Jump to content

Analysis of metastatic prostate cancers suggests treatment options

Paul Edwards

Recommended Posts

Researchers at the University of Santa Cruz and UCLA have developed a new analysis of the genetics and the protein expression of cells involved in metastatic prostate cancer.   The goal will be to turn a research tool like this into something that is readily accessible for oncologists and their patients.


Click here to read more about this study. [Warning; this article is fairly technical.]

Link to comment
Share on other sites

Dr Stephen Strum is an eminent American oncologist who specialises in prostate cancer.  He is now semi-retired, providing personalised online advice to a small number of patients from his home in Oregon.  I would highly recommend his 2013 ebook “Prostate Cancer. Essential Concepts for Survival”.



Dr Strum has sent the following note to his patients about this study by the researchers at the University of Santa Cruz and UCLA:

“My take on this article is that it:



          is based on autopsy samples of obviously far-advanced PC patients, who have had many treatments over many years.  Their disease is heavily mutated as a consequence of time, treatments and other factors (possibly diet, lifestyle) that we are not aware of.


  •        focuses on genomic, phosphoproteomic, and transcriptional (GPT) findings in the autopsy tissue to discern possible targets that are in turn focused on kinase inhibitors that have been studied in non-human models, or are in clinical trials, or are in use in   various tumors other than PC or are just now being studied in PC e.g. erlotinib.  These kinase inhibitors are super-expensive and are not without some serious toxicities.  Some of us are exploring available kinase inhibitors based on currently available technology, such as Guardant360 gene alteration analysis provided by Guardant Health i.e.  so-called “liquid biopsy” done on peripheral blood and commercially available and paid for by most insurance companies.  The latter is “available” new technology in contrast to that which will likely not be available for many years.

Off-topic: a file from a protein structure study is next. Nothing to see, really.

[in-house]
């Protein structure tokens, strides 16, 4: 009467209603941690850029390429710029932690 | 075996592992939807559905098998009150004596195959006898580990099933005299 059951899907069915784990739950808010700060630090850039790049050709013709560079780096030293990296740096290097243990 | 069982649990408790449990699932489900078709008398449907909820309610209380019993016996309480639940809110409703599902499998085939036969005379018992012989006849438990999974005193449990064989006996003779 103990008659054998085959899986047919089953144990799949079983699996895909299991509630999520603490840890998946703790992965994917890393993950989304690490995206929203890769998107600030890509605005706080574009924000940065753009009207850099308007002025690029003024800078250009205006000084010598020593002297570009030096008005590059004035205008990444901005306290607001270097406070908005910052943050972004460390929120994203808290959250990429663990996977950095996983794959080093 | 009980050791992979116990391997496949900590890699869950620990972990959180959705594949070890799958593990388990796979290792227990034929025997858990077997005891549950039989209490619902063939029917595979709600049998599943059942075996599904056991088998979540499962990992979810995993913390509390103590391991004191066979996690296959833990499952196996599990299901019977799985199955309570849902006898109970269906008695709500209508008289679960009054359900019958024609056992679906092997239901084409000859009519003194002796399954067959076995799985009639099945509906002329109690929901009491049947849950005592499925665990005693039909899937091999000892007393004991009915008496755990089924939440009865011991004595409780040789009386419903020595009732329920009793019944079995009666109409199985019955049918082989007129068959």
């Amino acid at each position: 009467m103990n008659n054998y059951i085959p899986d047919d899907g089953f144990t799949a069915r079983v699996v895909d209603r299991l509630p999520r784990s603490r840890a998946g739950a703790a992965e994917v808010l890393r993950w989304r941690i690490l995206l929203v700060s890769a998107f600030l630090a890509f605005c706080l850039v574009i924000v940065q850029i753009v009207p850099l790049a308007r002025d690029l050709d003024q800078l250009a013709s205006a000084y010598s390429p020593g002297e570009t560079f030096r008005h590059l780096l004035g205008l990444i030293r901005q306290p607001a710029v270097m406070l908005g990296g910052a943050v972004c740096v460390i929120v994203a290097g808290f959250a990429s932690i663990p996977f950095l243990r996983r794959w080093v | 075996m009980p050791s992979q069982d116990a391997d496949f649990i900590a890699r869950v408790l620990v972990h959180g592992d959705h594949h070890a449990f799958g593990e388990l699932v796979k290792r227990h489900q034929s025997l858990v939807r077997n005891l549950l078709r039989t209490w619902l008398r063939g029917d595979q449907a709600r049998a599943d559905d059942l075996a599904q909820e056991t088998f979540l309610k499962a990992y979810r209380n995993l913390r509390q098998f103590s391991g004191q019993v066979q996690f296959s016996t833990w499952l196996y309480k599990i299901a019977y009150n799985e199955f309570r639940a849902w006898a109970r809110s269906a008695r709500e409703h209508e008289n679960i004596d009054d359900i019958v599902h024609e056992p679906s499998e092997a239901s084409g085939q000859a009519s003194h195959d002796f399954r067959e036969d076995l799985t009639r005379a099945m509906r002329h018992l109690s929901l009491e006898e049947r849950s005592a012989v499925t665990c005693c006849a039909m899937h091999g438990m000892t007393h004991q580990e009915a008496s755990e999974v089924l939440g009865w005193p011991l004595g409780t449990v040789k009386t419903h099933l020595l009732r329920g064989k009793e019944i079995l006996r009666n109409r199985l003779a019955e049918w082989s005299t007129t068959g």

·  did not apply the conclusions to living patients, who are not so far advanced, to see if there is a high level of translation. By translation I mean moving from the bench (research) to the trench (reality).



    ·        The paper is highly esoteric with many technical nuances. This may be an approach that comes to pass but the proverb “the proof of the pudding is in the eating” is paramount in how this publication affects the common man with PC who is not curable with local ablative therapies.




That is my take on this paper with about a half dozen pages yet to be read.  Again, I emphasize, this paper is speculative on what might be available for men with so-called CRPC (castration resistant PC).  But what about what can be done right now?




What I personally find in my consultations with men with PC is that:



    ·      basic issues that have been around for 30 years are not even discussed and dealt with,


  • ·      most men are under-staged re extent of disease and thus inappropriately treated,


  • ·      available technology re labs & imaging are not used, even in academic centers,


  • ·      assessment of genetic alterations by liquid biopsy and by tissue is rarely done,


  • ·      attention to integrative care focusing on cancer fuels as recognized “hallmarks of cancer” are ignored.



All of these issues can be addressed and do not require use of tyrosine kinase inhibitors that cost many thousands of dollars per month.


The “here and now” is for me far more important than what might be in 10 or more years, or might not be affordable by 80% of the population.”


Link to comment
Share on other sites


This topic is now archived and is closed to further replies.

  • Create New...